Proposition 22, designed to push back against AB5 in California for app-based drivers like those at Uber or Lyft, passed comfortably in Tuesday’s election.
The vote was not close; prop 22 passed with about 58% of the vote.
AB5 is the California law passed in the wake of the Dynamex decision that puts into law the so-called ABC test that was at the core of the Dynamex ruling in 2018. By doing so, even though there were carve-outs for a variety of professions that were added to later through amendments, it would have forced Uber, Lyft and DoorDash–the three companies behind Prop 22–to classify many of their independent contractor drivers as employees.
According to the Ballotpedia website, Prop 22 “defined app-based drivers as workers who (a) provide delivery services on an on-demand basis through a business’s online-enabled application or platform or (b) use a personal vehicle to provide prearranged transportation services for compensation via a business’s online-enabled application or platform.”
There is no immediate or obvious impact on trucking. The role of AB5 on trucking in California remains in the balance as a federal appeals court considers a challenge to an earlier and ongoing preliminary injunction that cited a 90’s era federal law–the Federal Aviation Administration Authorization Act–as effectively blocking the provisions of AB5 in the trucking sector. Oral arguments in the appeal were heard in early September.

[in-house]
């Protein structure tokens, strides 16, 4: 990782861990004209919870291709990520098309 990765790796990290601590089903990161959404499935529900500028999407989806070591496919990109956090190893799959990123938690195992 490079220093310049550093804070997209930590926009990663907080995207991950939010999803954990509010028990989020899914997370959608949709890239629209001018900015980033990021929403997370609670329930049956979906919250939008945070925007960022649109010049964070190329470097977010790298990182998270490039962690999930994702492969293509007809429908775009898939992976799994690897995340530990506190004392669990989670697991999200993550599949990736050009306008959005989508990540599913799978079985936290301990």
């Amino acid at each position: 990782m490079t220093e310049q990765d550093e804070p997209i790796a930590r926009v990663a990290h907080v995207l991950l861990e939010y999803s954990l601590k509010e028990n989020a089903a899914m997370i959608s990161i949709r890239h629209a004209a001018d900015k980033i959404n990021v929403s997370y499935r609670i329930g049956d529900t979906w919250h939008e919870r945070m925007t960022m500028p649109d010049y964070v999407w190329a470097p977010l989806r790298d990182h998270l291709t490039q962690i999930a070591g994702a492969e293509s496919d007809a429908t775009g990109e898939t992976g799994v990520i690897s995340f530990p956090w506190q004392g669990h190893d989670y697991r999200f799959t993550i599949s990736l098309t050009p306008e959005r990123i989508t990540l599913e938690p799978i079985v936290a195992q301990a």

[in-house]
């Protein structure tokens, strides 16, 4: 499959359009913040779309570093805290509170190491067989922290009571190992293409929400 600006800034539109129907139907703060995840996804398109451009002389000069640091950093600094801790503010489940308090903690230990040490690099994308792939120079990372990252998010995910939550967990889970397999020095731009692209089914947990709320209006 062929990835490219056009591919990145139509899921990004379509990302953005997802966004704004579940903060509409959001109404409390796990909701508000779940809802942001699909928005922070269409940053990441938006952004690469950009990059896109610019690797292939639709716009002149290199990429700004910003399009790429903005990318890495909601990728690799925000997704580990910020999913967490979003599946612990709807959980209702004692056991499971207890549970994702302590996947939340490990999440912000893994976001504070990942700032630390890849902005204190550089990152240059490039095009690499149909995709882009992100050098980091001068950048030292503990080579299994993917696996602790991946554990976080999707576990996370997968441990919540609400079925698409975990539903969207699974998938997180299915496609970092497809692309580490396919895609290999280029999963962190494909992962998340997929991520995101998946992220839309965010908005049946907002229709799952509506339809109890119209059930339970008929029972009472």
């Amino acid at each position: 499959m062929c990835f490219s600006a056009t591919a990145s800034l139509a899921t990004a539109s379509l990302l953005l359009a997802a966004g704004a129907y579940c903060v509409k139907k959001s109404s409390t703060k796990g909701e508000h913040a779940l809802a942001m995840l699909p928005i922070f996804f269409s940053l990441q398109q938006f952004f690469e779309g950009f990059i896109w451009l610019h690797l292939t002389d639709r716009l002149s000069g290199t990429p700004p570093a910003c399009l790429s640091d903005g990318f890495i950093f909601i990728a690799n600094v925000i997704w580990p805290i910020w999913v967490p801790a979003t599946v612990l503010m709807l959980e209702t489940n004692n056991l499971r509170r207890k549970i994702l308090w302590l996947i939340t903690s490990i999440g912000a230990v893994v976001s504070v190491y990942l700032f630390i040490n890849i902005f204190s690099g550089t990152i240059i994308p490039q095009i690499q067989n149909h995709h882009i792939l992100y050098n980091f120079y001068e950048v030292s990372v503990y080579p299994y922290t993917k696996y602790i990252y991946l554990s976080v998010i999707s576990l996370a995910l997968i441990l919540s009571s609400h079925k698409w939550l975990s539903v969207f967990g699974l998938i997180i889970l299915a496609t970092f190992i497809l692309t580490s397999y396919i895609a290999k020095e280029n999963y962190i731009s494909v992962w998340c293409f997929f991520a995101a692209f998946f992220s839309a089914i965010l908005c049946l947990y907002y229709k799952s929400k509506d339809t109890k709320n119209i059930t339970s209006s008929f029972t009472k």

The injunctions date back to a temporary injunction handed down last New Year’s Eve, right before AB5 was to go into effect.
The main issue for trucking and for app-based transportation companies with both AB5 and Dynamex is the B prong of the ABC test. It classifies a worker as an employee if that person is engaged in an activity that is central to the company’s existence. It would therefore not require a transportation company hiring an outside accountant as an employee, since the hiring entity is not an accounting firm.
But a trucking company hiring an independent contractor as a driver, or a car transportation service like Uber utilizing independent contractors to haul passengers around, would fall under the B prong.
Uber, Lyft and DoorDash poured millions into the race, which was said to be the most expensive campaign ever for a ballet proposition.
The vote comes just a few weeks after a court ruling that required Uber and Lyft to abide by AB5 and reclassify their drivers as employees. That ruling may now be seen as largely moot.
However, within Prop 22 were some benefit provisions. According to the webpage of the Yes on 22 campaign, the new rule will provide drivers a “new earnings guarantee” and such benefits as “health-care stipends” and insurance for injuries incurred while on the job. There also is a provision for calculating pay by including “engaged time,” which Prop 22 classified as “the time between accepting a service request and completing the request.”
The California Labor Federation opposed the measure, saying on its website that Prop 22 “threatens good, middle-class union jobs. If these companies succeed in buying this election, their low-pay, no-protection business model will expand in virtually every industry, leading to unprecedented job loss and a race to the bottom.”
Lorena Gonzalez, the labor-backed assemblywoman who sponsored AB5, did not specifically acknowledge the defeat on her Twitter feed. But she tweeted overnight that “fighting corporate greed & unlimited spending is never easy, but we do it.“